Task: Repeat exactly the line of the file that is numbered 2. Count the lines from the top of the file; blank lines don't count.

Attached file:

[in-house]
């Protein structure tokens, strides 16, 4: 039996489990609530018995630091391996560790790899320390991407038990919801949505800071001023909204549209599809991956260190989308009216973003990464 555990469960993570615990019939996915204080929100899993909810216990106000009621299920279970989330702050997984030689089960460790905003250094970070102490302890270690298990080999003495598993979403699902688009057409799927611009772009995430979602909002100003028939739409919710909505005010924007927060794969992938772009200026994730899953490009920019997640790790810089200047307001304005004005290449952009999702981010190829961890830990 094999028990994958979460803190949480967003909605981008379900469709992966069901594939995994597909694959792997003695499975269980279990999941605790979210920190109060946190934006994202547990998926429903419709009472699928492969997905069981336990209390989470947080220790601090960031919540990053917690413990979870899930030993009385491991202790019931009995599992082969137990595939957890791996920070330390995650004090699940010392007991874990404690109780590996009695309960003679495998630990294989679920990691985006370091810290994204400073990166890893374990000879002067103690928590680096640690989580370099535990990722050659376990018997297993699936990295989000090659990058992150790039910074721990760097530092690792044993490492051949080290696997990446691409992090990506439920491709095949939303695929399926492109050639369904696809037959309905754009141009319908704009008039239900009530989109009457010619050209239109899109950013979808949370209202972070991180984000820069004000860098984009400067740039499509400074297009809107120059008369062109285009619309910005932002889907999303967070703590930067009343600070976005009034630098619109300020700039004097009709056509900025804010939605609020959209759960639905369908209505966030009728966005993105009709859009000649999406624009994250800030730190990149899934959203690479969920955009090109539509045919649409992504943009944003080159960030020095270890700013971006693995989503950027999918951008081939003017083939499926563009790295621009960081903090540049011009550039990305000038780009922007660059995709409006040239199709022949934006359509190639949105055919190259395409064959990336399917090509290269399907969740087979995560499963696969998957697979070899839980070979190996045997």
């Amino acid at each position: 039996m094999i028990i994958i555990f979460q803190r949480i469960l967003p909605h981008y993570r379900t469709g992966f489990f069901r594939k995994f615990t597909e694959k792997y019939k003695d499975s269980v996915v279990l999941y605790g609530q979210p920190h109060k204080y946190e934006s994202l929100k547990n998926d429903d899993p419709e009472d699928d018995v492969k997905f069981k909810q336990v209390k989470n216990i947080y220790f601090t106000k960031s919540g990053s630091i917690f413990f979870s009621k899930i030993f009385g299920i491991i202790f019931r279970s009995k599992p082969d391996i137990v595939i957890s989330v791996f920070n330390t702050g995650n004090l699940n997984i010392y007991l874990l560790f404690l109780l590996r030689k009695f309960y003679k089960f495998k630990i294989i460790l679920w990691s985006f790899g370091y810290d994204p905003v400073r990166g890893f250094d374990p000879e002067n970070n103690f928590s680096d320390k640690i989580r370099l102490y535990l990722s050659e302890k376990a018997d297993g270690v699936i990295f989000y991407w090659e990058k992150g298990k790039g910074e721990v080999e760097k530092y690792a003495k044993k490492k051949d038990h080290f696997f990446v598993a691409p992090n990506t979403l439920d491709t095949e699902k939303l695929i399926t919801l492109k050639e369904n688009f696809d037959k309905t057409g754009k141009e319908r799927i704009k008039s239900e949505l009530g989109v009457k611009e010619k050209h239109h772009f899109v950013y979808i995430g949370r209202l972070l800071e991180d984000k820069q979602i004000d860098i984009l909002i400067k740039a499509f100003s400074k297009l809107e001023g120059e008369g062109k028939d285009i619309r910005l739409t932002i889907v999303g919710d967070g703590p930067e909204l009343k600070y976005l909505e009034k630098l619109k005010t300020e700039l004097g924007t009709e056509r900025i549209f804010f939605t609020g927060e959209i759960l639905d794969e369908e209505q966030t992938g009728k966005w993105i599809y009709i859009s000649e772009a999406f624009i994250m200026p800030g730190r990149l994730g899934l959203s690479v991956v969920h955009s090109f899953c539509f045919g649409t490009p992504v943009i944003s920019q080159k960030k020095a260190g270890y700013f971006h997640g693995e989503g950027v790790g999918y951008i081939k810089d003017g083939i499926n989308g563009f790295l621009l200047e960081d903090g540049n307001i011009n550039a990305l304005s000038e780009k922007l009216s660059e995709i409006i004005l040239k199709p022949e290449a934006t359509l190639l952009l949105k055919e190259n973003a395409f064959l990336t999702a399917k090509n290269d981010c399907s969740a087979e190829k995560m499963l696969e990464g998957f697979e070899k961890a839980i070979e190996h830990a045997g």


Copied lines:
């Protein structure tokens, strides 16, 4: 039996489990609530018995630091391996560790790899320390991407038990919801949505800071001023909204549209599809991956260190989308009216973003990464 555990469960993570615990019939996915204080929100899993909810216990106000009621299920279970989330702050997984030689089960460790905003250094970070102490302890270690298990080999003495598993979403699902688009057409799927611009772009995430979602909002100003028939739409919710909505005010924007927060794969992938772009200026994730899953490009920019997640790790810089200047307001304005004005290449952009999702981010190829961890830990 094999028990994958979460803190949480967003909605981008379900469709992966069901594939995994597909694959792997003695499975269980279990999941605790979210920190109060946190934006994202547990998926429903419709009472699928492969997905069981336990209390989470947080220790601090960031919540990053917690413990979870899930030993009385491991202790019931009995599992082969137990595939957890791996920070330390995650004090699940010392007991874990404690109780590996009695309960003679495998630990294989679920990691985006370091810290994204400073990166890893374990000879002067103690928590680096640690989580370099535990990722050659376990018997297993699936990295989000090659990058992150790039910074721990760097530092690792044993490492051949080290696997990446691409992090990506439920491709095949939303695929399926492109050639369904696809037959309905754009141009319908704009008039239900009530989109009457010619050209239109899109950013979808949370209202972070991180984000820069004000860098984009400067740039499509400074297009809107120059008369062109285009619309910005932002889907999303967070703590930067009343600070976005009034630098619109300020700039004097009709056509900025804010939605609020959209759960639905369908209505966030009728966005993105009709859009000649999406624009994250800030730190990149899934959203690479969920955009090109539509045919649409992504943009944003080159960030020095270890700013971006693995989503950027999918951008081939003017083939499926563009790295621009960081903090540049011009550039990305000038780009922007660059995709409006040239199709022949934006359509190639949105055919190259395409064959990336399917090509290269399907969740087979995560499963696969998957697979070899839980070979190996045997």